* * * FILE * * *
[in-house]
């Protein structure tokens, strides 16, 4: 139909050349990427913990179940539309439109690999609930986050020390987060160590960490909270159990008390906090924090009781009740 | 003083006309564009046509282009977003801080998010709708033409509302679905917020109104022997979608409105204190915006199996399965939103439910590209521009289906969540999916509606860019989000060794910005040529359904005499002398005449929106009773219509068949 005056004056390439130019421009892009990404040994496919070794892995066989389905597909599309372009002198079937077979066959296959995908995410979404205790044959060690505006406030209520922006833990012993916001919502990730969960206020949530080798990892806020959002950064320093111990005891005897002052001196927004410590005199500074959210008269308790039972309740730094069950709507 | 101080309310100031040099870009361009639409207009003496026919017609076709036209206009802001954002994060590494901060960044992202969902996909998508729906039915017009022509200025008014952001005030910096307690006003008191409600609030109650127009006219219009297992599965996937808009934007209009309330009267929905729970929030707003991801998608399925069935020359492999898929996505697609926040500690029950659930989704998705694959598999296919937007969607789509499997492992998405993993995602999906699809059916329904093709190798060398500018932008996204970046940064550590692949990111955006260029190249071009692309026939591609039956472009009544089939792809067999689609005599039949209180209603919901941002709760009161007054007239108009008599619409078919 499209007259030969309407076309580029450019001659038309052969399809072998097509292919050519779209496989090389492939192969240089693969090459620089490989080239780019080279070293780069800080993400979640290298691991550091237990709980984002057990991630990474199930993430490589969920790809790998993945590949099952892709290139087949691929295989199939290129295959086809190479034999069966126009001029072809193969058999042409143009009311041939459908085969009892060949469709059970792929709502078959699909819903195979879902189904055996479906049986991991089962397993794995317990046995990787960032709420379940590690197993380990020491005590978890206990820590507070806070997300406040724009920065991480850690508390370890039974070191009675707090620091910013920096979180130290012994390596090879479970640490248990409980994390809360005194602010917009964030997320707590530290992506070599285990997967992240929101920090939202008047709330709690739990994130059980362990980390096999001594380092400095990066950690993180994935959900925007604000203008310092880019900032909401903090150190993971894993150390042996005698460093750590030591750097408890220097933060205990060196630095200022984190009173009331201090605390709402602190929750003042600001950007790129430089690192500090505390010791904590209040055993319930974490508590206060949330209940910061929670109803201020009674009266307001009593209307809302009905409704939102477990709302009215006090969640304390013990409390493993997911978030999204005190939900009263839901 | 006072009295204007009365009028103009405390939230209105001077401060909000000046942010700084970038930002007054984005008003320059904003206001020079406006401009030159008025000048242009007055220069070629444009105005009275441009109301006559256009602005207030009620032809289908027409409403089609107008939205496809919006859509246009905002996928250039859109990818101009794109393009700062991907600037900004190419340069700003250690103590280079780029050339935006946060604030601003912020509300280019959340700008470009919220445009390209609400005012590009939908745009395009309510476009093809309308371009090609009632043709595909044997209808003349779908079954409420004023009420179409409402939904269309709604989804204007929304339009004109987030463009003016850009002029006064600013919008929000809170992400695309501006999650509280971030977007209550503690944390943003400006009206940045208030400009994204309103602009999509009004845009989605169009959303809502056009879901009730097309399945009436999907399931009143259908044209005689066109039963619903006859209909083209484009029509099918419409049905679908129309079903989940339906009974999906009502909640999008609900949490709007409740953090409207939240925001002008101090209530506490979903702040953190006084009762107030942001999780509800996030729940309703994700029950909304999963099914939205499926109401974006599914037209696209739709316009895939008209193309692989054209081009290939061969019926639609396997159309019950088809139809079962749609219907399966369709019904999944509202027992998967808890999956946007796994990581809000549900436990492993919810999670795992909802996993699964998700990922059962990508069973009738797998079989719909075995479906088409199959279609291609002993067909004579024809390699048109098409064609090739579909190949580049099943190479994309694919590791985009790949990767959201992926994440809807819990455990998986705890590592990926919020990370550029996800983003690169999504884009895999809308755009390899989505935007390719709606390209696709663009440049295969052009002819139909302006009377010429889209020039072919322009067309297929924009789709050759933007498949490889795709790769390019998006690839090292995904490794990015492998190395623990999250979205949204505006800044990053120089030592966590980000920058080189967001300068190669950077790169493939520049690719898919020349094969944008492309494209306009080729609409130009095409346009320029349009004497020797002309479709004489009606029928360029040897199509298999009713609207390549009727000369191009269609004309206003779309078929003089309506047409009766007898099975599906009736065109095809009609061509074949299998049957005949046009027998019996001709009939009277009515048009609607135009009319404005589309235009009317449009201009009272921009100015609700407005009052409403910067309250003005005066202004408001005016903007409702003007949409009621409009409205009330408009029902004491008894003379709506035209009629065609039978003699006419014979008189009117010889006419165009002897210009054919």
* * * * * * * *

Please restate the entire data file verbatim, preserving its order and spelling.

[in-house]
């Protein structure tokens, strides 16, 4: 139909050349990427913990179940539309439109690999609930986050020390987060160590960490909270159990008390906090924090009781009740 | 003083006309564009046509282009977003801080998010709708033409509302679905917020109104022997979608409105204190915006199996399965939103439910590209521009289906969540999916509606860019989000060794910005040529359904005499002398005449929106009773219509068949 005056004056390439130019421009892009990404040994496919070794892995066989389905597909599309372009002198079937077979066959296959995908995410979404205790044959060690505006406030209520922006833990012993916001919502990730969960206020949530080798990892806020959002950064320093111990005891005897002052001196927004410590005199500074959210008269308790039972309740730094069950709507 | 101080309310100031040099870009361009639409207009003496026919017609076709036209206009802001954002994060590494901060960044992202969902996909998508729906039915017009022509200025008014952001005030910096307690006003008191409600609030109650127009006219219009297992599965996937808009934007209009309330009267929905729970929030707003991801998608399925069935020359492999898929996505697609926040500690029950659930989704998705694959598999296919937007969607789509499997492992998405993993995602999906699809059916329904093709190798060398500018932008996204970046940064550590692949990111955006260029190249071009692309026939591609039956472009009544089939792809067999689609005599039949209180209603919901941002709760009161007054007239108009008599619409078919 499209007259030969309407076309580029450019001659038309052969399809072998097509292919050519779209496989090389492939192969240089693969090459620089490989080239780019080279070293780069800080993400979640290298691991550091237990709980984002057990991630990474199930993430490589969920790809790998993945590949099952892709290139087949691929295989199939290129295959086809190479034999069966126009001029072809193969058999042409143009009311041939459908085969009892060949469709059970792929709502078959699909819903195979879902189904055996479906049986991991089962397993794995317990046995990787960032709420379940590690197993380990020491005590978890206990820590507070806070997300406040724009920065991480850690508390370890039974070191009675707090620091910013920096979180130290012994390596090879479970640490248990409980994390809360005194602010917009964030997320707590530290992506070599285990997967992240929101920090939202008047709330709690739990994130059980362990980390096999001594380092400095990066950690993180994935959900925007604000203008310092880019900032909401903090150190993971894993150390042996005698460093750590030591750097408890220097933060205990060196630095200022984190009173009331201090605390709402602190929750003042600001950007790129430089690192500090505390010791904590209040055993319930974490508590206060949330209940910061929670109803201020009674009266307001009593209307809302009905409704939102477990709302009215006090969640304390013990409390493993997911978030999204005190939900009263839901 | 006072009295204007009365009028103009405390939230209105001077401060909000000046942010700084970038930002007054984005008003320059904003206001020079406006401009030159008025000048242009007055220069070629444009105005009275441009109301006559256009602005207030009620032809289908027409409403089609107008939205496809919006859509246009905002996928250039859109990818101009794109393009700062991907600037900004190419340069700003250690103590280079780029050339935006946060604030601003912020509300280019959340700008470009919220445009390209609400005012590009939908745009395009309510476009093809309308371009090609009632043709595909044997209808003349779908079954409420004023009420179409409402939904269309709604989804204007929304339009004109987030463009003016850009002029006064600013919008929000809170992400695309501006999650509280971030977007209550503690944390943003400006009206940045208030400009994204309103602009999509009004845009989605169009959303809502056009879901009730097309399945009436999907399931009143259908044209005689066109039963619903006859209909083209484009029509099918419409049905679908129309079903989940339906009974999906009502909640999008609900949490709007409740953090409207939240925001002008101090209530506490979903702040953190006084009762107030942001999780509800996030729940309703994700029950909304999963099914939205499926109401974006599914037209696209739709316009895939008209193309692989054209081009290939061969019926639609396997159309019950088809139809079962749609219907399966369709019904999944509202027992998967808890999956946007796994990581809000549900436990492993919810999670795992909802996993699964998700990922059962990508069973009738797998079989719909075995479906088409199959279609291609002993067909004579024809390699048109098409064609090739579909190949580049099943190479994309694919590791985009790949990767959201992926994440809807819990455990998986705890590592990926919020990370550029996800983003690169999504884009895999809308755009390899989505935007390719709606390209696709663009440049295969052009002819139909302006009377010429889209020039072919322009067309297929924009789709050759933007498949490889795709790769390019998006690839090292995904490794990015492998190395623990999250979205949204505006800044990053120089030592966590980000920058080189967001300068190669950077790169493939520049690719898919020349094969944008492309494209306009080729609409130009095409346009320029349009004497020797002309479709004489009606029928360029040897199509298999009713609207390549009727000369191009269609004309206003779309078929003089309506047409009766007898099975599906009736065109095809009609061509074949299998049957005949046009027998019996001709009939009277009515048009609607135009009319404005589309235009009317449009201009009272921009100015609700407005009052409403910067309250003005005066202004408001005016903007409702003007949409009621409009409205009330408009029902004491008894003379709506035209009629065609039978003699006419014979008189009117010889006419165009002897210009054919």